Of all the systems in the human body, undoubtedly the spinal column is one of the most complex. Within this complex structure is an intricate arrangement of vertebrae, discs, nerves, muscles, and ligaments. It’s that complexity that gives the spine its many functions. Of course, it’s also what makes the spine one of the most vulnerable structures in the body. And, even though spine conditions can occur to anyone at any time, especially due to injury, older folks are far more susceptible to degenerative spine conditions, which are medical conditions that develop over time. As we age, our bodies naturally have taken more of a toll as the years have worn on, making each and every one of us more susceptible to suffering conditions of the spine related to the years of stress and burden we’ve endured throughout life. Following is more information from spine specialists in Morristown and throughout the country regarding the most common of these degenerative spine conditions, including osteoarthritis, spinal stenosis, and degenerative disc disease.
True, the upper back does not cause as many visits to the doctor as the lower back does. Because less motion occurs in the upper than the lower back, this area of the spine does not usually see as much instability as the lower back. However, just because upper back pain tends not to be as prevalent as lower back pain, upper back pain can be just as disruptive and even debilitating. For additional help in answering any question related to upper back pain contact a top back specialist in your area today.
The upper back, or the ‘thoracic spine’ (which literally means ‘pertaining to the chest’) is less likely to develop the more common spinal disorders such as ruptured or herniated disc, degenerative disc disease, and spinal stenosis. These conditions can still, however, occur in the upper back, but are more rare. Because of the limited motion that occurs in the upper back compared to the lower, there is not as much risk of degeneration in this area.
When the spaces in the spine start to narrow pressure is applied to the spinal cord and nerves in the spinal canal. This condition is referred to as spinal stenosis. In most instances, the lower back or neck region are the areas affected by the narrowing of the spine. Symptoms can range from very mild to severe complications. Many individuals do not experience any noticeable symptoms but others may have pain, numbness, muscle weakness, or problems with bowel or bladder function problems. Spinal stenosis is commonly attributed to aging or regular wear and tear that occur over time.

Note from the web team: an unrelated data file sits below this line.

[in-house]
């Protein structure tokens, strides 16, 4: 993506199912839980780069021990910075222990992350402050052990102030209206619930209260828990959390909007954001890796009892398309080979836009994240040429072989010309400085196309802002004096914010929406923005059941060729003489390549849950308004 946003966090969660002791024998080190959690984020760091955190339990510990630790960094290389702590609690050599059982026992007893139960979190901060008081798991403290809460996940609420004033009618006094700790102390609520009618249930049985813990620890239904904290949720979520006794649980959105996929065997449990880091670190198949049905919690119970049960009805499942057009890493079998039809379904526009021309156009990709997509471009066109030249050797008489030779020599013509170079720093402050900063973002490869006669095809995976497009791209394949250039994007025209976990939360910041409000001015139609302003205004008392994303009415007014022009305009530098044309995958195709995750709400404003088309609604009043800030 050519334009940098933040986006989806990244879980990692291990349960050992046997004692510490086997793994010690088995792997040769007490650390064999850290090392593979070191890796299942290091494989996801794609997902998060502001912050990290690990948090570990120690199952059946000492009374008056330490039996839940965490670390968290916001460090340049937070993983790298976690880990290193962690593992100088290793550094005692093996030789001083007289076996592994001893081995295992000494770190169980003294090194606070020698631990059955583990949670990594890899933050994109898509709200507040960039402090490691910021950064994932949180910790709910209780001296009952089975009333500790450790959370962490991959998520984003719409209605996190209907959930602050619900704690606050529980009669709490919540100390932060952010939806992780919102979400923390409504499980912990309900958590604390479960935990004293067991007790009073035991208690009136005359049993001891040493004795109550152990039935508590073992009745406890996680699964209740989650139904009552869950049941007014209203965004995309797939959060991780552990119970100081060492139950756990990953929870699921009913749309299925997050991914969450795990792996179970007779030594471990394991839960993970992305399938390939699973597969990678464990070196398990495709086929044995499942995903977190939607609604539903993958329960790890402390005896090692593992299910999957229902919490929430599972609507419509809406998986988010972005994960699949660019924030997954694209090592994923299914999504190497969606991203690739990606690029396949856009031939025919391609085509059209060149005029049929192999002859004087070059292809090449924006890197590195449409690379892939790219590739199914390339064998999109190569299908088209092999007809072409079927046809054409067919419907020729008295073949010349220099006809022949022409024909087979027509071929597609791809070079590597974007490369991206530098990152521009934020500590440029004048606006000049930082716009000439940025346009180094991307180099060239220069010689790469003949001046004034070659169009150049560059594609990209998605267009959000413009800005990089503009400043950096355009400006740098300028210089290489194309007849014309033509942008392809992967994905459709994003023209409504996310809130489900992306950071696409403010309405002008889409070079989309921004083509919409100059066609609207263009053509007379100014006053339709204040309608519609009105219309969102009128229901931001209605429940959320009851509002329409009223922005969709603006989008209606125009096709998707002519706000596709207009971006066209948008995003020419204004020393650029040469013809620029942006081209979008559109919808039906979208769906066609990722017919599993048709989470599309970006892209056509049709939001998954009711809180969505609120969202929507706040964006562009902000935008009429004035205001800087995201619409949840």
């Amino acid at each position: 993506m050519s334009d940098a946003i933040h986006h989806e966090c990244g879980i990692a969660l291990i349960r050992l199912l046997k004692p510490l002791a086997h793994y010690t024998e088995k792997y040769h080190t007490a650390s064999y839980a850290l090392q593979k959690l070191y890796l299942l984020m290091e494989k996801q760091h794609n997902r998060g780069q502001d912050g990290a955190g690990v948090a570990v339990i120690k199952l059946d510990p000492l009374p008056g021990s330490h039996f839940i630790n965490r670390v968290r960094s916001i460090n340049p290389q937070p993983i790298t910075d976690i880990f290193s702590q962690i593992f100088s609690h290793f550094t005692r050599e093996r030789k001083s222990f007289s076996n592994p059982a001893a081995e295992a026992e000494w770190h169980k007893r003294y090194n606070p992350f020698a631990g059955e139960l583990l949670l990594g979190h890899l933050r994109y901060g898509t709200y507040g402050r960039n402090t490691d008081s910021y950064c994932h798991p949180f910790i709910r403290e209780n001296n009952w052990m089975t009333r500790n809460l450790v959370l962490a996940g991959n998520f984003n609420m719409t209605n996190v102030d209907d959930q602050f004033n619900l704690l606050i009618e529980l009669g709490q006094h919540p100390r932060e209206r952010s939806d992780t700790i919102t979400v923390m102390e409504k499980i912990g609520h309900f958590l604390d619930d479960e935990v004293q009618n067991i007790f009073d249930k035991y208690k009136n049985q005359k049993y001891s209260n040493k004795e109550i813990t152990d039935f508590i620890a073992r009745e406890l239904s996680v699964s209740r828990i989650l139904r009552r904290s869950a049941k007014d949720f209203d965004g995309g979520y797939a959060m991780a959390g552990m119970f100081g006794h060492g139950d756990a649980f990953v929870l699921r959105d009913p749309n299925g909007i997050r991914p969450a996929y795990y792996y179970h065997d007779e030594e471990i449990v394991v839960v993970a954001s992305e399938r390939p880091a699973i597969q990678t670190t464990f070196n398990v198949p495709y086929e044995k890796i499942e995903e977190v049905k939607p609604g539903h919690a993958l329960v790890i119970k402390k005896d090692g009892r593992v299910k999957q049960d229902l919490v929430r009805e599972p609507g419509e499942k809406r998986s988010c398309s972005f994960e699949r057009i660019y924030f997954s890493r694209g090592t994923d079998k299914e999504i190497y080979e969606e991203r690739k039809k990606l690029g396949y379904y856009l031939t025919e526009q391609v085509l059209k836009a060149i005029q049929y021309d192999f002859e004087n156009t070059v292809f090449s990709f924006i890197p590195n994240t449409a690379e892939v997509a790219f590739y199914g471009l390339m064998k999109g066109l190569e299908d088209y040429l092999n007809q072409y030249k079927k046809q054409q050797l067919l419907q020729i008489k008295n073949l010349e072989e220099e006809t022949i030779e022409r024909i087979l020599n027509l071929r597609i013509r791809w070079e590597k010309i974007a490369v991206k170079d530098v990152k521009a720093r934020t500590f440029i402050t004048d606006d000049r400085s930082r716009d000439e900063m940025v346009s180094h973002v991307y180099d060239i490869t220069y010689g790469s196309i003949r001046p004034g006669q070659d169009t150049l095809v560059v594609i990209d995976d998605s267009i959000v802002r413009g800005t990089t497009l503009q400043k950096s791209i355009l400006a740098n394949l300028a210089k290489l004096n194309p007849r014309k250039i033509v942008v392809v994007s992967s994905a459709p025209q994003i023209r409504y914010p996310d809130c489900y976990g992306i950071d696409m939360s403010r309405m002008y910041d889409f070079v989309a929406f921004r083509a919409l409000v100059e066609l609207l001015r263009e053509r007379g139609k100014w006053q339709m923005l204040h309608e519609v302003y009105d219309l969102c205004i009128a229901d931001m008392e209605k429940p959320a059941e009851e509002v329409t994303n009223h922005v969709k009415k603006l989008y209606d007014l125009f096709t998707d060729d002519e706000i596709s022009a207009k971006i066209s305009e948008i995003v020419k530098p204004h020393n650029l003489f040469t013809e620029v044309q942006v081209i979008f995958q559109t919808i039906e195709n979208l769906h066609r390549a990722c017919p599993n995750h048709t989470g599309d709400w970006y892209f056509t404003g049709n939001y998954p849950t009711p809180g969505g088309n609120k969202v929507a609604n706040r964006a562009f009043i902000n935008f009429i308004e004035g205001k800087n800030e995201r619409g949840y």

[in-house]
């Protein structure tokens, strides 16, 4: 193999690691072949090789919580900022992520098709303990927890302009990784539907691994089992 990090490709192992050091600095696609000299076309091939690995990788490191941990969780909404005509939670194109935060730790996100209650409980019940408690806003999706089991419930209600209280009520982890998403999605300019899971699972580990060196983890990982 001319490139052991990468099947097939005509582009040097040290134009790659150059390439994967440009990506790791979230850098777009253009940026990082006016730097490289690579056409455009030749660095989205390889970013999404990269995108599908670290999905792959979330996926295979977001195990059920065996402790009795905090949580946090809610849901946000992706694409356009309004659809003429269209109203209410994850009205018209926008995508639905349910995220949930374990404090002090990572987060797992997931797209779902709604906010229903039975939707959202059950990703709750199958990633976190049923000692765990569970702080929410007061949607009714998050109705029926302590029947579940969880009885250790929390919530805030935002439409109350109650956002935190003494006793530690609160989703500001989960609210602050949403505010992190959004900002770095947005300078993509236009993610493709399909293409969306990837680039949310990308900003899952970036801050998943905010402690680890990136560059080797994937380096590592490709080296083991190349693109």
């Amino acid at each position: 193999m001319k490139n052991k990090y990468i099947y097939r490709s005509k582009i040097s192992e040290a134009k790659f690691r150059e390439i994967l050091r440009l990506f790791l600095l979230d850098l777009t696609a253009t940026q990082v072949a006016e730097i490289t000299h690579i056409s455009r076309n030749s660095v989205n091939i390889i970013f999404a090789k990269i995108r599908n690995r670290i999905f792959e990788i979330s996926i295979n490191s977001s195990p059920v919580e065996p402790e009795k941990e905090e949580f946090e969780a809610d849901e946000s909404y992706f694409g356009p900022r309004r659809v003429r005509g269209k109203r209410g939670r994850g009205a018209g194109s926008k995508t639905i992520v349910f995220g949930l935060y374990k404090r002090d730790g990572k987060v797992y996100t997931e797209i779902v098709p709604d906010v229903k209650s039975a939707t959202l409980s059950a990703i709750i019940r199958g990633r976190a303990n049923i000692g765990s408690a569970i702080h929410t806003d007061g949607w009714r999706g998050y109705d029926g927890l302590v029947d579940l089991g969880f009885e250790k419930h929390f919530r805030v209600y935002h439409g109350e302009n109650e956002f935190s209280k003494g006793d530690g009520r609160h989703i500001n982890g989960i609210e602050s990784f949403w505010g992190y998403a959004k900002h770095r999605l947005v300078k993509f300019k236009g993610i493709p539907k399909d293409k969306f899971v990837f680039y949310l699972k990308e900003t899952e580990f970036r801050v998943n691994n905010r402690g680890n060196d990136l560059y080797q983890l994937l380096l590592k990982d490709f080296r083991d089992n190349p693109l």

A lumbar laminectomy is a surgical procedure that is also known as an open decompression. The procedure is designed to relieve the pressure that is on the spinal nerve or spinal cord by opening or widening the spinal canal. During the procedure, the lamina which is a small section of the bone on the spine is removed so that there is more room for the nerves. An open decompression, or lumbar laminectomy is typically suggested by a physician for those patients who suffer from back pain caused by neural impingement. The surgical procedure relieves the pressure by enlarging the spinal canal.
One of the most common patient complaints is back pain and most of us will experience it at one time or another. The good thing is that about half of those who experience the discomfort of back pain will find relief in about 2 weeks; and nearly all will be relieved of the pain within 3 months time no matter what type of treatment options are pursued. Most of the time back pain is due to muscular strain which is resolved in time since muscles receive plenty of blood flow. A solid supply of blood will bring the needed proteins and nutrients to help healing occur. Back pain can be a minor irritation, or it can be very severe; for many it can be debilitating. For individuals under the age of 45, back pain is the leading cause of disability. It is important to see a physician if back pain is intense, limits your mobility, or cannot be controlled with over the counter medications.